• Study aims to uncover why cancer plagues golden retrievers

    Updated: 2 hr ago

    LOS ANGELES (AP) — If a golden retriever gives birth, gets stung by a bee or sprayed by a skunk, veterinarians want to know. Scientists are studying the popular breed to find out why their lifespans have gotten shorter over the years and why cancer is so prevalent. The Colorado-based Morris Animal Foundation recently got the first lifetime study of 3,000 purebred golden retrievers up and running after signing up the first dogs in 2012. The nonprofit says the review of health conditions and environmental factors facing goldens across the U.S. can help other breeds and even people, because humans carry 95 percent of the same DNA. "Canine cancer has become a dog owner's greatest fear," said Dr.

  • EDITORIAL: Useful vaccines

    Updated: 3 hr ago

    When examining rankings on almost any topic, Kansas tends to mirror its geographic location: Somewhere in the middle. When the state ends up at the top or bottom of any list, a closer look generally is warranted. When it is dead-last in protecting residents from a preventable disease, that closer look demands action. Such is the case with cervical cancer, which kills some 4,000 Americans annually. To eliminate chances of contracting it, there is a safe and recommended vaccine against the human papillomavirus that causes almost every instance of cervical cancer. Three doses of the HPV vaccine are recommended for all girls and boys aged 13 to 15. Because of its proven track record, the U.S.

  • Drug developer Adaptimmune skids after IPO raises $191M

    Updated: 4 hr ago

    NEW YORK (AP) — Shares of cancer drug developer Adaptimmune are falling after the British company's initial public offering raised $191.3 million. Adaptimmune sold 11.3 million U.S.-traded shares, more than it originally expected. The shares priced at $17 each, at the high end of Adaptimmune's expectations. The stock advanced as much as 15 percent in morning trading before turning lower. At midday shares were down 80 cents, or 4.7 percent, at $16.20. Adaptimmune Therapeutics PLC is developing immune therapies designed to target and destroy cancer cells. The company is running several clinical trials of a drug called NY-ESO TCR through a partnership with GlaxoSmithKline PLC.

  • Local student helping cancer patients with Chemo Comfort Kits

    Updated: 6 hr ago

    If you look at Woodward High School Student Anja Harrison (pronounced An-ya), she looks pretty much like most other 15-year-olds until you consider her hair - or lack of it. And even then, you might just paint her as a rebellious youth who just took it into her head to shave all her hair off. But then you would be wrong. It takes more than just a cursory glance at this special young woman to understand the deep and rich timbre of spirit that is behind this one single act of commitment. Last Tuesday, Harrison took a symbolic step to announce and launch a new program called "Anja's Chemo Comfort Kits" - a program that offers a simple comfort kit to cancer patients at Woodward Regional Hospital while they are receiving che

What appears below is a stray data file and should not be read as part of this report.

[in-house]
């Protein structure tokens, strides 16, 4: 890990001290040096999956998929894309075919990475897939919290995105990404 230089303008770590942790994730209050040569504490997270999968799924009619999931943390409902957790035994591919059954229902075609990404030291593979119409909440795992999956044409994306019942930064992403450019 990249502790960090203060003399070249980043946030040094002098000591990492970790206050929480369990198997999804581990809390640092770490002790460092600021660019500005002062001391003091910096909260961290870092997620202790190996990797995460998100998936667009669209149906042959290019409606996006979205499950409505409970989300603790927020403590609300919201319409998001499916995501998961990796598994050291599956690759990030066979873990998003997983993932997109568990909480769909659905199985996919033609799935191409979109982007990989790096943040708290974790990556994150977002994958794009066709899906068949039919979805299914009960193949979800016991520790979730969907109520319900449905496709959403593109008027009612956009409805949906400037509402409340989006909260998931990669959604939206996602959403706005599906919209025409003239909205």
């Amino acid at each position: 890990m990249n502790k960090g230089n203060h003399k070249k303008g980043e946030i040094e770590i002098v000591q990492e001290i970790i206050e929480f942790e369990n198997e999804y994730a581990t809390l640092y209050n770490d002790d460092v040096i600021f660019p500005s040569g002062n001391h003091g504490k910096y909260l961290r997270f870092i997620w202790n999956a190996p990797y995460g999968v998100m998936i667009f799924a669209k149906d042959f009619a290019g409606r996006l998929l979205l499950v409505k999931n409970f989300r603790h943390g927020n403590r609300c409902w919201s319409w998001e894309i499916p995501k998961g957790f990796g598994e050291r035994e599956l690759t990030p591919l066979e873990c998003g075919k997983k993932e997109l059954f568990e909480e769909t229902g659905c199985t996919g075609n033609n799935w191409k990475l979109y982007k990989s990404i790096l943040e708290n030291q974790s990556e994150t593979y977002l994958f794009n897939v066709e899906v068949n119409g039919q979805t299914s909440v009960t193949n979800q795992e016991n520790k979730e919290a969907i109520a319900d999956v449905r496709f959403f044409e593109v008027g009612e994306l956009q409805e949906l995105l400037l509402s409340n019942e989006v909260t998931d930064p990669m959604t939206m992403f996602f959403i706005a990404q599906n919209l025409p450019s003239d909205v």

• IBM's Watson Enters Market For Analyzing Cancer Genetics

    Published: Wed, May 6, 2015

    Dr. Lukas Wartman is ground zero in the genetic battle against cancer. The assistant director of cancer genomics at Washington University in St. Louis developed acute lymphoblastic leukemia himself. When treatment options ran out, his colleagues looked to his DNA and RNA (the messenger chemical that helps turn DNA into proteins) to try to get him a second chance. It was an arduous process that took months and required the dedicated brainpower of several researchers – but it worked.

  • Cherokee Countians gather for annual Relay for Life

    Updated: 23 hr ago

    Around 50 cancer survivors walked together on Saturday at the Northeastern State University track and field parking lot, wearing purple shirts and carrying purple balloons. Caregivers with white balloons joined them halfway through their walk, and together they released the balloons to symbolize their fight against cancer. Cherokee County’s annual Relay for Life offered attendees games, food, auctions and prizes as a celebration of the life of cancer survivors. While Relay for Life is seen as a celebration for survivors and their families, it is primarily a fundraiser for the American Cancer Society. Almost $30,000 has been raised by the 19 teams participating in the event.

  • Aetna curtails coverage of surgical tool tied to cancer risk

    Yesterday

    HARTFORD, Conn. (AP) — The health insurer Aetna is ending most coverage of hysterectomies performed with a once-popular device that has drawn warnings from federal regulators over a risk for spreading cancer. The nation's third-largest health insurer said Tuesday that, as of May 15, it will curb coverage of power morcellation in hysterectomies or for removing uterine fibroids "because the safety and efficacy of this approach has not been demonstrated." Aetna Inc. will make exceptions for pre-menopausal women who want to maintain their fertility and for whom another treatment would not be effective. The Hartford, Connecticut, company also will still cover the procedure in patients for whom the use of another approach would b